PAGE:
Grieving parents turn pain of losing child into activism

The Record (Hackensack, N.J.)January 7, 2014 

LIFE SELF-PARENTAL-ACTIVISM 1 HK

CARMINE GALASSO/THE RECORD/MCTRosemarie D’Alessandro, of Hillsdale, N.J., whose daughter Joan was murdered in 1973, has become a victims advocate.

CARMINE GALASSO — MCT

HACKENSACK, N.J. -- Forty years ago, Rosemarie D’Alessandro’s 7-year-old daughter, Joan, was raped and murdered by a neighbor while delivering two boxes of Girl Scout cookies to his home -- three doors down and across the street.

But it was a phone call 20 years later -- when she learned the man responsible for Joan’s death was up for parole -- that thrust the quiet Hillsdale, N.J., homemaker into the role of forceful victims’ advocate and helped her to make some sense of the unfathomable.

Today, D’Alessandro’s story is well-known. She has worked tirelessly for the past 20 years to pass a cadre of state and federal versions of Joan’s Law, which carries a mandatory life sentence for anyone convicted of sexually assaulting and killing a minor younger than 14. But she’s not alone.

Recently, the families of victims in Newtown, Conn., marked the one-year anniversary of the massacre of 20 schoolchildren and six adults with quiet, private memorials. Elsewhere in the nation, there are people who have experienced the unimaginable -- losing a child unexpectedly from violence, suicide or accident. A few of them have come out of it like D’Alessandro with a new purpose in life, hoping to reverse what seems to be a profound injustice.

“It’s really hard because after you lose a child, you feel like your world has crumbled,” said Joyce Davis of Warren Township, N.J., whose 4½-month-old son, Garret, accidentally suffocated between a mattress and the mesh siding of his crib. “You’re not ready to face the world. You’re not ready to fight for anything but your child or your family.”

Davis said she was so “angry” after Garret’s death in 2000 that it was five years before she decided to take action. Her deep depression was taking its toll on her family, so much that one of her daughters didn’t want to go to school one day because she knew Davis would be home crying.

It was then that she pulled herself together to make sure what happened to her baby would not happen again, and to show her three daughters that she could heal, too, even after years of grieving.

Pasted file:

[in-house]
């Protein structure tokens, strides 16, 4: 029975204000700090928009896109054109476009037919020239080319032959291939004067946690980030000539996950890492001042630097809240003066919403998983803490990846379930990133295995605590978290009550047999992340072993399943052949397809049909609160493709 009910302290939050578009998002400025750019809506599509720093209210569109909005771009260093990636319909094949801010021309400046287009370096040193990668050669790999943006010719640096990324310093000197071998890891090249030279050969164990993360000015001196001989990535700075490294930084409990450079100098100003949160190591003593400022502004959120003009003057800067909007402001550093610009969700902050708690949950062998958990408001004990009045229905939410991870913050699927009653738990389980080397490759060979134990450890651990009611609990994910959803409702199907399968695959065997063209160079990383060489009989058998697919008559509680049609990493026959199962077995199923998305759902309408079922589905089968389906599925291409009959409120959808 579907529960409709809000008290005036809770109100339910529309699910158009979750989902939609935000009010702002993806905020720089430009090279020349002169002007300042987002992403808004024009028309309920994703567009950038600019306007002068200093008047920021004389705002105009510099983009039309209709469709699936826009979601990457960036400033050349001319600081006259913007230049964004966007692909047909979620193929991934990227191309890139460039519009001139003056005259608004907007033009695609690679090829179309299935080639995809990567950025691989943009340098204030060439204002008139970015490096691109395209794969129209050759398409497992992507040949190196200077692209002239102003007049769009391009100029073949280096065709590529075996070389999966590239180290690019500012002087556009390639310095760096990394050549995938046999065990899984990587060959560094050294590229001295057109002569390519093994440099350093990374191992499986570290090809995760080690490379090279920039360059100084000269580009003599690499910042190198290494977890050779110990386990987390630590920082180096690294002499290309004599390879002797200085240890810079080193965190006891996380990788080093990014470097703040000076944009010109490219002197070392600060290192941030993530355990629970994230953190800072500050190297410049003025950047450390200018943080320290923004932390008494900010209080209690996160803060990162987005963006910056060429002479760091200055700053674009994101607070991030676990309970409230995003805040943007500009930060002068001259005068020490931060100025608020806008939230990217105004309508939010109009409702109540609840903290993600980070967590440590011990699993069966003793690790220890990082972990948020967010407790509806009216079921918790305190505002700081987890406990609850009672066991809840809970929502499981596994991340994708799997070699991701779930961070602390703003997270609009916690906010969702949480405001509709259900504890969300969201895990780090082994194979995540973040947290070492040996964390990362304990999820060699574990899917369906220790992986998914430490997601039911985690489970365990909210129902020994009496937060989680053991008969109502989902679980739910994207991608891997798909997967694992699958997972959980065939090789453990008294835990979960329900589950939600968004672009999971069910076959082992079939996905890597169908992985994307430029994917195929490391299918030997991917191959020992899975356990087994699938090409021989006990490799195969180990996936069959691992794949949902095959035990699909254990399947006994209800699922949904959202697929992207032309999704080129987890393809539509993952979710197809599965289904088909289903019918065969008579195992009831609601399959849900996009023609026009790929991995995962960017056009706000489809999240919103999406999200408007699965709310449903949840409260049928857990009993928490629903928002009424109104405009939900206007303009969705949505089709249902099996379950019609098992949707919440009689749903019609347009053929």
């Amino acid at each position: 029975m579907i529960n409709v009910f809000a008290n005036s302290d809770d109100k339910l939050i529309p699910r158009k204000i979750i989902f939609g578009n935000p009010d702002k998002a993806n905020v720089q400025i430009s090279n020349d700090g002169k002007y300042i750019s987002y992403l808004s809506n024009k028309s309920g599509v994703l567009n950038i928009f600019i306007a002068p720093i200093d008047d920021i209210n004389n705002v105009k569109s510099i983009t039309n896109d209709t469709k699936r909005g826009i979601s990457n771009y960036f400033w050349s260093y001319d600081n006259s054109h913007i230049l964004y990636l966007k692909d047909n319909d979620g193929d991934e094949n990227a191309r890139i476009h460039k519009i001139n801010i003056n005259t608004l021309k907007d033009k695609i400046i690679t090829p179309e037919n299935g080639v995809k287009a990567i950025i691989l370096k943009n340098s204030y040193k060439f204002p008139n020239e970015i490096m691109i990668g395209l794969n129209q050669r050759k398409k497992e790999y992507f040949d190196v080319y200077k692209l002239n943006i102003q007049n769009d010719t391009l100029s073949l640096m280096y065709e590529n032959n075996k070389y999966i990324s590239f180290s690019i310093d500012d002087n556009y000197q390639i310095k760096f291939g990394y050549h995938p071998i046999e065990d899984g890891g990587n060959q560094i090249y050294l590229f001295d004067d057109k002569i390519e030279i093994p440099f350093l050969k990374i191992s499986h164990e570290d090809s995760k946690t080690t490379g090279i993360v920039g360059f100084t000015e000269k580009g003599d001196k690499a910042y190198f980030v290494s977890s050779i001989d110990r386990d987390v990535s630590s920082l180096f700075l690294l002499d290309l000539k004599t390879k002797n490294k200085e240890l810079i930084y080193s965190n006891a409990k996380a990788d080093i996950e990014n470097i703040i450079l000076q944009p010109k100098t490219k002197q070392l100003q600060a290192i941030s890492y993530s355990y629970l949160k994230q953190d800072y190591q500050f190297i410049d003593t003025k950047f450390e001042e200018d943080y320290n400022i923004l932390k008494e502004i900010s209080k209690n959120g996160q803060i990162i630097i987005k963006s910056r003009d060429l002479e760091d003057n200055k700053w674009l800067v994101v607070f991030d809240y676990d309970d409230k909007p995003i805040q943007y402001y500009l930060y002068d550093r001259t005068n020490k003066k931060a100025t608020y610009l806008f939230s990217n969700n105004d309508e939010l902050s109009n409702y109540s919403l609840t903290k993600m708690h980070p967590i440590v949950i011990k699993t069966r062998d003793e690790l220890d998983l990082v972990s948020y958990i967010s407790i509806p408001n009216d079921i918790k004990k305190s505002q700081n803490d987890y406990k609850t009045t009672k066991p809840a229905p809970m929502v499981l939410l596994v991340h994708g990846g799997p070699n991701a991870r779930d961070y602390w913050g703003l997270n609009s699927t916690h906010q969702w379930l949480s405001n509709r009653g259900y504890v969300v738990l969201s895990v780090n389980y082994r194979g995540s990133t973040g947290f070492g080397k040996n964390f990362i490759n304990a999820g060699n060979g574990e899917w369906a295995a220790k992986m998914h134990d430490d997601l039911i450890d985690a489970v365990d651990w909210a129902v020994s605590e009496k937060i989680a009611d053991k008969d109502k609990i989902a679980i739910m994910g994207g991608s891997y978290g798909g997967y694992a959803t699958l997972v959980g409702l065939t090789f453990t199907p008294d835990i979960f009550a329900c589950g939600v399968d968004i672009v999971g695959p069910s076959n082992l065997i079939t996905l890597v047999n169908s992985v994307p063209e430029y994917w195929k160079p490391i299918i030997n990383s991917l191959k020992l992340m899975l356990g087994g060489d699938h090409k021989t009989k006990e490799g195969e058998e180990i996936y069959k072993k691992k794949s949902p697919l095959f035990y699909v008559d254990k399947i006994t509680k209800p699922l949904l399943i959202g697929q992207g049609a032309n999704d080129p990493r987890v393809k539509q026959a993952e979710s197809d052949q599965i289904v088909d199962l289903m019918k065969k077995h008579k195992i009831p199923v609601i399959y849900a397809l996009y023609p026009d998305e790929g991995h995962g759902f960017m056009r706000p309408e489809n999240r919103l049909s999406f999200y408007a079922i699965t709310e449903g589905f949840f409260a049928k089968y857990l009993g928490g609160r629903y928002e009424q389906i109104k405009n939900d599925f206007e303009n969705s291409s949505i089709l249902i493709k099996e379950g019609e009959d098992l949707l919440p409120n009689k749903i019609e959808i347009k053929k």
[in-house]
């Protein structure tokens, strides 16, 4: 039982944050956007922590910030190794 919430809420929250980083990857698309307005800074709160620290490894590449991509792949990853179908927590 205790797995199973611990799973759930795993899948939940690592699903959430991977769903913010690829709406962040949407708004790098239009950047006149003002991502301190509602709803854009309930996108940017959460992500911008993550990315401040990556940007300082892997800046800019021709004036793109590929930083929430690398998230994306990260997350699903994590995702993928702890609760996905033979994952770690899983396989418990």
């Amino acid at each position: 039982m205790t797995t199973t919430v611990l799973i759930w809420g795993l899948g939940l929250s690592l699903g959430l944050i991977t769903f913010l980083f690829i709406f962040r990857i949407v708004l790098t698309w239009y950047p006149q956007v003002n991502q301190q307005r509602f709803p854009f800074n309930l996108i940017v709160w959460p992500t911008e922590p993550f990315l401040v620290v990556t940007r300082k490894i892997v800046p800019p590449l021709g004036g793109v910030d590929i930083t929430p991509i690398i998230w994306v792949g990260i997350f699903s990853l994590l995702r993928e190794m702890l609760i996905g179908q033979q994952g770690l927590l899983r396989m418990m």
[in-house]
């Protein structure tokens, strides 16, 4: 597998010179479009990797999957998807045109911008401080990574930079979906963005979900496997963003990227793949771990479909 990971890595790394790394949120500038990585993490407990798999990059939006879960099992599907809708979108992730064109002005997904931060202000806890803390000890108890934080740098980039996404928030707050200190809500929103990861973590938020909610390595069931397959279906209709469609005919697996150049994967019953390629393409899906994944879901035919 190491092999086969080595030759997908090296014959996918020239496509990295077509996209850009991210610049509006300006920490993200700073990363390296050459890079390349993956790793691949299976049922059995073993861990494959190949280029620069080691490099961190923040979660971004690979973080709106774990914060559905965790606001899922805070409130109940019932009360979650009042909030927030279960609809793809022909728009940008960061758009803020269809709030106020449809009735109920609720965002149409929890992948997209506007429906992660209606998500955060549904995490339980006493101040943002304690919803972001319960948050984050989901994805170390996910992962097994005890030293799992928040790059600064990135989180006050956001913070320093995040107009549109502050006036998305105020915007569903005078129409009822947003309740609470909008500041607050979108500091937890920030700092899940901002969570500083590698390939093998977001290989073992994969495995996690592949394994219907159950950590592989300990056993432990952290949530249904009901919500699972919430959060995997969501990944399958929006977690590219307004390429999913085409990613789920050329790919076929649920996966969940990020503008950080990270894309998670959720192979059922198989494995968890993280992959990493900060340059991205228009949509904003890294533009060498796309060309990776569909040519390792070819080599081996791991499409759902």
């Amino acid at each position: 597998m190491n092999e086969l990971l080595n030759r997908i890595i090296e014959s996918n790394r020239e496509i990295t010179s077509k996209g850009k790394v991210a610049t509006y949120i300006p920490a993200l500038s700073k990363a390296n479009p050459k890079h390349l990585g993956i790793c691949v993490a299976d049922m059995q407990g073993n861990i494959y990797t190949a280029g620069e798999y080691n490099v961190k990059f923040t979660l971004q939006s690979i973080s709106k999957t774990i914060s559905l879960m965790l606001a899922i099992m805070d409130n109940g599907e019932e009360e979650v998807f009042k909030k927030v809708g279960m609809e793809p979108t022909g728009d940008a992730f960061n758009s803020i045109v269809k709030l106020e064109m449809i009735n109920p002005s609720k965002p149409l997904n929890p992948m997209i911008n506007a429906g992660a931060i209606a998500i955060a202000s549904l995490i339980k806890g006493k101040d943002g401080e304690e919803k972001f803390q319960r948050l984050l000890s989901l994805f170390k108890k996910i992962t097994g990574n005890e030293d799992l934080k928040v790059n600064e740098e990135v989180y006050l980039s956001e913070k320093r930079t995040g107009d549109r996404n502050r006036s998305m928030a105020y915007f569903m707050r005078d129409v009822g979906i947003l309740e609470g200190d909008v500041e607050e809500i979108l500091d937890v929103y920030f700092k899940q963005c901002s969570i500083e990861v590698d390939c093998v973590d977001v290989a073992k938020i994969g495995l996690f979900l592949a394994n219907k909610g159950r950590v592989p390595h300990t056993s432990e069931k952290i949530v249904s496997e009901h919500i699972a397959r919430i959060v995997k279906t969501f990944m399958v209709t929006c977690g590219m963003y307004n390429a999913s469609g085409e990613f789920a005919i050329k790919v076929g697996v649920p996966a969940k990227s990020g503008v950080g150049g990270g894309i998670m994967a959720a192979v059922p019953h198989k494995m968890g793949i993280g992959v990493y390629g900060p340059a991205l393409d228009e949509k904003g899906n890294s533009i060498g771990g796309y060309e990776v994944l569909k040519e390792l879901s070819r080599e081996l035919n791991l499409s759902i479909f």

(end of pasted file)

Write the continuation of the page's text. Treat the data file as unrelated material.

Davis’ husband already had been researching crib safety issues relentlessly as the products they purchased had no warning about accidents readily available. The couple then took the reins of Keeping Babies Safe, a foundation established after a similar situation, to make information about consumer products easily available and to donate cribs to families in need. The couple also lobbied to pass a national crib safety law, which was signed by former President George W. Bush in 2008.

Deborah Carr, a sociologist at Rutgers University whose research focuses on bereavement, aging and end-of-life issues, said in all deaths of loved ones, people often go through a period of depression then tend to bounce back. But when the deaths are premature or traumatic, the response can be more extreme -- and some say such experiences can never be overcome completely, she said.

Peggy Frazier O’Connor, a film producer in Texas, is working on a TV series called “In Search of Steel Magnolias,” which tracks the lives of women who overcome tragedy to help society. As Joan’s baby sitter, she also has partnered with D’Alessandro to create a short film to teach lawmakers about Joan’s Law in hopes expanding it across the country.

O’Connor said families or individuals who go through such trauma can crumble. But the women she is featuring -- including D’Alessandro -- have not only recovered but made great accomplishments, often with no experience or funding behind them.

D’Alessandro, trained in special education, said she knew nothing about working to pass laws or keeping criminals in prison. She also did not realize her purpose immediately but was eventually moved to spare another family from the wrenching pain of sitting through a spate of parole hearings -- each time reopening old wounds.

After learning her child’s killer could be set free, D’Alessandro made hundreds of calls to state lawmakers and circulated a petition to keep Joseph McGowan in jail. McGowan’s parole has been denied four times so far. Ironically, McGowan does not fall under Joan’s Law because he was convicted before the bill was signed in 1997.

“I never thought that I would become a child advocate and a victims’ rights advocate. I just did it because it was the right thing to do,” D’Alessandro said.

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